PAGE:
Edmonton Police conclude investigation into assault at local school; Four male youths join restorative justice approach program

Edmonton, Alberta – The Edmonton Police Service has concluded their investigation into an assault outside a school in April, with four male youths entering EPS’ restorative justice approach program, DIVERSIONfirst.

DIVERSIONfirst is an EPS program that first began in late 2018 and aims to connect young, first-time offenders to community organizations and family supports that are dedicated to mentoring and improving their lives, helping them to build a foundation for a positive future away from crime. Youth who are referred to the program by investigators are supported by various agencies and community partners as they navigate a customized plan that holds them accountable for their behavior and addresses underlying issues.

In April 2021, EPS began investigating an assault of a 14-year-old male that took place outside a school in Edmonton’s Rosslyn neighborhood. The youth sustained non-life-threatening injuries during the assault.

Following a thorough investigation, detectives identified four male youths, aged between 12 and 15 years old, directly involved in the assault. In consultation with the youth and their families, all four will enter the EPS’ DIVERSIONfirst program in lieu of facing criminal charges.

“What occurred in this incident is unacceptable and has no place in our communities; however, in some cases a criminal justice approach may not be the best course of action,” says Staff Sergeant Andre Francois with the EPS West Division Investigative Response Team (IRT). “Beyond the details of the assault, our investigation revealed a group of youths, including the complainant, had no previous involvement with police. We recognized that criminalizing these youths would be inconsistent with a trauma-informed approach and would likely not result in the sense of healing and understanding that the community and all those involved deserve.”

“Considering these factors, our investigative team felt all parties would be better served through the youths’ participation in DIVERSIONfirst, rather than face charges and entry into the criminal justice system.”

“Research and studies have suggested that a formal system processing of youth, at any stage, increases the likelihood that they reoffend,” says Sergeant Kendall Booth with the EPS DIVERSIONfirst program.

“For incidents such as this, our hope is that DIVERSIONfirst will help the youths involved recognize the connection between their behaviors and the harm caused to both the victims and themselves. This will offer them a chance to make amends to correct their actions and ultimately reduce harm to the community, both now and in the long term.”

All four youths have already been referred to the DIVERSIONfirst program and have started the intake process. While this assault did not meet the Canadian Criminal Code threshold for a hate crime, the use of a highly inappropriate and hurtful racial slur was noted by the DIVERSIONfirst team, and it will be addressed during the program. The youths are expected to be in the program for the next several months.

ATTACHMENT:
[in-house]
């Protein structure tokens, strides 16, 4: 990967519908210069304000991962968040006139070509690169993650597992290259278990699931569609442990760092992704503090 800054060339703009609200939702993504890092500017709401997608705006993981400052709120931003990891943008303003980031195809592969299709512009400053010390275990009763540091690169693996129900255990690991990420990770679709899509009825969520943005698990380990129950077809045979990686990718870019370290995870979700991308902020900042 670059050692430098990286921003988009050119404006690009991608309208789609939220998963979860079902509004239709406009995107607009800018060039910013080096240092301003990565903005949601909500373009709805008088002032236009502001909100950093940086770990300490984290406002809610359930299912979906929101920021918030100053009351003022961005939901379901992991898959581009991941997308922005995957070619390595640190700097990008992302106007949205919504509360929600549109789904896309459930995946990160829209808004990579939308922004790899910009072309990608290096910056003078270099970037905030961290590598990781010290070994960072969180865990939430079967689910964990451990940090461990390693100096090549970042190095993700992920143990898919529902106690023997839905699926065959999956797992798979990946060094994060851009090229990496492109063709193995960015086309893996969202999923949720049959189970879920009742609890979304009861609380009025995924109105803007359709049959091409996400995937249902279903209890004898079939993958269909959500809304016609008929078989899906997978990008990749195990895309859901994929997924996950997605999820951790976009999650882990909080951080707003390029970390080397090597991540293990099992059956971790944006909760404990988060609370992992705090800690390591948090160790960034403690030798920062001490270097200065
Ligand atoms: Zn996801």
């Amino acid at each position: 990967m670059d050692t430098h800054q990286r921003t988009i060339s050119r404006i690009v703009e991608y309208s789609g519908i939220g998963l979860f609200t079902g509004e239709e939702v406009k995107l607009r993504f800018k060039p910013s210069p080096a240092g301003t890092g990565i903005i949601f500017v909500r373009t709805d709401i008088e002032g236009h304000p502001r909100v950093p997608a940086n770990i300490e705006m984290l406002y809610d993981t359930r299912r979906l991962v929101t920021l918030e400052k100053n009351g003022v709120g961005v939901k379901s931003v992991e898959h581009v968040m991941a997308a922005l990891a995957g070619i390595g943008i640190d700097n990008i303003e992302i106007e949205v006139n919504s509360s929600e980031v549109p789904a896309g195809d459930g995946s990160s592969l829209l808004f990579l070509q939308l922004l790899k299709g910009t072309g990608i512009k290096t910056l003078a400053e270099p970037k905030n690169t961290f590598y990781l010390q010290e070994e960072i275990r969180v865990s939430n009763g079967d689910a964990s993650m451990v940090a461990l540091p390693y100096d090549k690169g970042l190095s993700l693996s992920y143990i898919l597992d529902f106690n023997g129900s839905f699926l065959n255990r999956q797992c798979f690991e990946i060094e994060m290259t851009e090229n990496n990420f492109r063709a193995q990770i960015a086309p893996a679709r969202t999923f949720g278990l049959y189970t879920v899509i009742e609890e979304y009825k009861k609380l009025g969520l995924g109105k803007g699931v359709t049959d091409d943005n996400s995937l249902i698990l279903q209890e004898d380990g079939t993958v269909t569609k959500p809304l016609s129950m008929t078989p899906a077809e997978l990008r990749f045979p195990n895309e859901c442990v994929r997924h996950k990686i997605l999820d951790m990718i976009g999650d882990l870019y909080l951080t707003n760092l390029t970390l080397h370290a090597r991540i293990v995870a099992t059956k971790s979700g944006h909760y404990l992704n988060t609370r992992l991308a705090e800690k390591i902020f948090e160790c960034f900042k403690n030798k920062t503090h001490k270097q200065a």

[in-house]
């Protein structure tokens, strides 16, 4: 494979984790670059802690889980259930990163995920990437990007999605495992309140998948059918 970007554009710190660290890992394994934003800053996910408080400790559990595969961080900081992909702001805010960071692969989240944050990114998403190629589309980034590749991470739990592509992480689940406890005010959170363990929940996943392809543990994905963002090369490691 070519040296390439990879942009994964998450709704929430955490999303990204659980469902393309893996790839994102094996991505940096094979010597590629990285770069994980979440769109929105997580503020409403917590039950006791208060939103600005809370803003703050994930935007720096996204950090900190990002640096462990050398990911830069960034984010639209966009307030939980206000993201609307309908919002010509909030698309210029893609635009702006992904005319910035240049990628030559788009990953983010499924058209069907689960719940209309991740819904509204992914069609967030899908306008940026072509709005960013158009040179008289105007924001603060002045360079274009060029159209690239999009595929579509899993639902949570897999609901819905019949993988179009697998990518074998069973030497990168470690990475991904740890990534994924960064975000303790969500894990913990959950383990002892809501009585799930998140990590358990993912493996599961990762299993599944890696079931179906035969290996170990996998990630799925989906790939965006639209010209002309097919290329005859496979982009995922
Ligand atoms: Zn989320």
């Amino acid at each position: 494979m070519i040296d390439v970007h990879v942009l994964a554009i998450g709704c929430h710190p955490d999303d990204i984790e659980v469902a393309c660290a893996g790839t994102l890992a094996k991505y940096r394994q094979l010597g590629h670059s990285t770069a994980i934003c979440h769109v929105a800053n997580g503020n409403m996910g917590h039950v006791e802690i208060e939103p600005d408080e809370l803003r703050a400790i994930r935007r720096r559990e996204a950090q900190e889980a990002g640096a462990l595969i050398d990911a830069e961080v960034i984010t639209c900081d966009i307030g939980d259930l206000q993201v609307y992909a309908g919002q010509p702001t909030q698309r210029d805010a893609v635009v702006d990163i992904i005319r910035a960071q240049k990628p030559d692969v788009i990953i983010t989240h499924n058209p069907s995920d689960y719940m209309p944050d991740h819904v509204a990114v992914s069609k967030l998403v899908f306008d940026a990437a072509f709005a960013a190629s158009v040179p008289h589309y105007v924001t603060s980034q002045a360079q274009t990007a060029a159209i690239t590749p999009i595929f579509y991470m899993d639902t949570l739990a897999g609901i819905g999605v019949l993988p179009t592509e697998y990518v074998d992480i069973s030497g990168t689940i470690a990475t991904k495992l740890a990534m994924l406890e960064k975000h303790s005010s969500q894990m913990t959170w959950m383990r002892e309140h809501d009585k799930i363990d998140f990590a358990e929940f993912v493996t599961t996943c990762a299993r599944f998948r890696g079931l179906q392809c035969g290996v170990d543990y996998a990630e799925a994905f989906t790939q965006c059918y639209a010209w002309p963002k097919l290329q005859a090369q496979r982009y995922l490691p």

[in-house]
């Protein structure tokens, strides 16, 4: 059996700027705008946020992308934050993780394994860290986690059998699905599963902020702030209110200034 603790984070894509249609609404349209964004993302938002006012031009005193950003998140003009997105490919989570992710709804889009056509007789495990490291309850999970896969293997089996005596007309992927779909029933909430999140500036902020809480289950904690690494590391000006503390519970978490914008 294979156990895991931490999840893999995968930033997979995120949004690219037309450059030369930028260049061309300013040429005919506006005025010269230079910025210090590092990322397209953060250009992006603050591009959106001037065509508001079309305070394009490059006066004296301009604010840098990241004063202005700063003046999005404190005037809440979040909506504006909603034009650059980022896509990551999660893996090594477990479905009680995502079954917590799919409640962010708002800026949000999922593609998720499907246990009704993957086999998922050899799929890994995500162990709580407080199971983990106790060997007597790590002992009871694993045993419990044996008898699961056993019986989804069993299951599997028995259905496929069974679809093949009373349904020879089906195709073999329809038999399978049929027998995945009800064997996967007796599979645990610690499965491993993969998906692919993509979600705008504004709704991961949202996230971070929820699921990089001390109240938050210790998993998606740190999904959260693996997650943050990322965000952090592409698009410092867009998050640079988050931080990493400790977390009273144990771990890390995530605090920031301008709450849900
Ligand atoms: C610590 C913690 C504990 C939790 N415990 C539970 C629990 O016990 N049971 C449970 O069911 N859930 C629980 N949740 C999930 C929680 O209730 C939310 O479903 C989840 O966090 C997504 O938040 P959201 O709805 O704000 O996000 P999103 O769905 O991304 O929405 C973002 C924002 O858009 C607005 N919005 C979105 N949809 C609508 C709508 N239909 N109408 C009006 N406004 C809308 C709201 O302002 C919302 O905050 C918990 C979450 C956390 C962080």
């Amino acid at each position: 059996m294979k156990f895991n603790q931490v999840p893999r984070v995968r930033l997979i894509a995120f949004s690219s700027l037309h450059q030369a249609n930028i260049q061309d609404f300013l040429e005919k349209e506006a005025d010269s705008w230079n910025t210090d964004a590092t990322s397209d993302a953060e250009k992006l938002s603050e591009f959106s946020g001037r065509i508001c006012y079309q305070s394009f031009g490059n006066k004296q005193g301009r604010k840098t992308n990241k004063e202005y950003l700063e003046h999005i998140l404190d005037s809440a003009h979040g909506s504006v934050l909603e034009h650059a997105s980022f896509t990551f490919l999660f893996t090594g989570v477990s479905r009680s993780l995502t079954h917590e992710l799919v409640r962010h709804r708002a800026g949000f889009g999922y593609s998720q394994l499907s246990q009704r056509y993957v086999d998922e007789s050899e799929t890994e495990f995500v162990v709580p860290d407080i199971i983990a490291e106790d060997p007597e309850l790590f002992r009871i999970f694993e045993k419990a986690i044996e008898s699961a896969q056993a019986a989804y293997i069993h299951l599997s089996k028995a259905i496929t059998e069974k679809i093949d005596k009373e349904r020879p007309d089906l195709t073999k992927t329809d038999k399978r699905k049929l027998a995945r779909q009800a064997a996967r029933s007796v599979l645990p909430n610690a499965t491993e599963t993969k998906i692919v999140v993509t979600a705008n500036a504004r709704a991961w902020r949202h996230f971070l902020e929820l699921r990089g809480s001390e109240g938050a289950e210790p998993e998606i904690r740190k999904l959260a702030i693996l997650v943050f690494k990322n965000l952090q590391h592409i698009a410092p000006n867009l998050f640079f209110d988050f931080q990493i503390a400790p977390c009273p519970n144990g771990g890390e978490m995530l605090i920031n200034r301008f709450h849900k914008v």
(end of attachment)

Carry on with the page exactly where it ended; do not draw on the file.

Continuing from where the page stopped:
“The EPS has been engaging citizens for several months now through our Commitment to Action sessions,” says Mitch Flaman, Inspector of the Equity and Inclusion Branch. “We’ve received invaluable feedback from each session, and we’ve heard loud and clear that diverting individuals from the justice system and towards appropriate community resources needs to be a focus of our policing model.”

“Beginning this process with youth is one of the best ways to build robust, healthy and safe communities across our city, and we are hopeful the DIVERSIONfirst approach to this investigation will be a successful start,” says Flaman.

To date, DIVERSIONfirst has supported more than 339 youth in getting their lives back on track.


On Friday, April 16, 2021, a 14-year-old male youth and a family member reportedly attended EPS Northeast Division station to report an assault that took place outside of a school in the area of 132 Avenue and 113A Street. It was reported to police that earlier that afternoon the complainant was leaving school and walking to a nearby bus stop when he was approached by a group of male youths and assaulted.

Northeast Division front counter officers advised the complainant and his family member to first go to the nearest medical centre to seek assistance with the youth’s injuries and then call police to have an officer dispatched to their location. The EPS complaint line was then contacted regarding the incident on Monday, April 19, 2021, at which time an officer was dispatched, and an investigation was initiated.

Detectives determined that the males involved in this incident knew one another, this was not a random occurrence and that altercations had taken place between the youths in this group before. Evidence obtained by investigators also confirmed this event was part of an ongoing conflict between the group of youths that reportedly started in late 2020. The EPS Hate Crimes and Violent Extremism Unit was consulted on this investigation.

Edmonton Police Service

MRU #: 21R039-1

“Dedicated to Protect, Proud to Serve”

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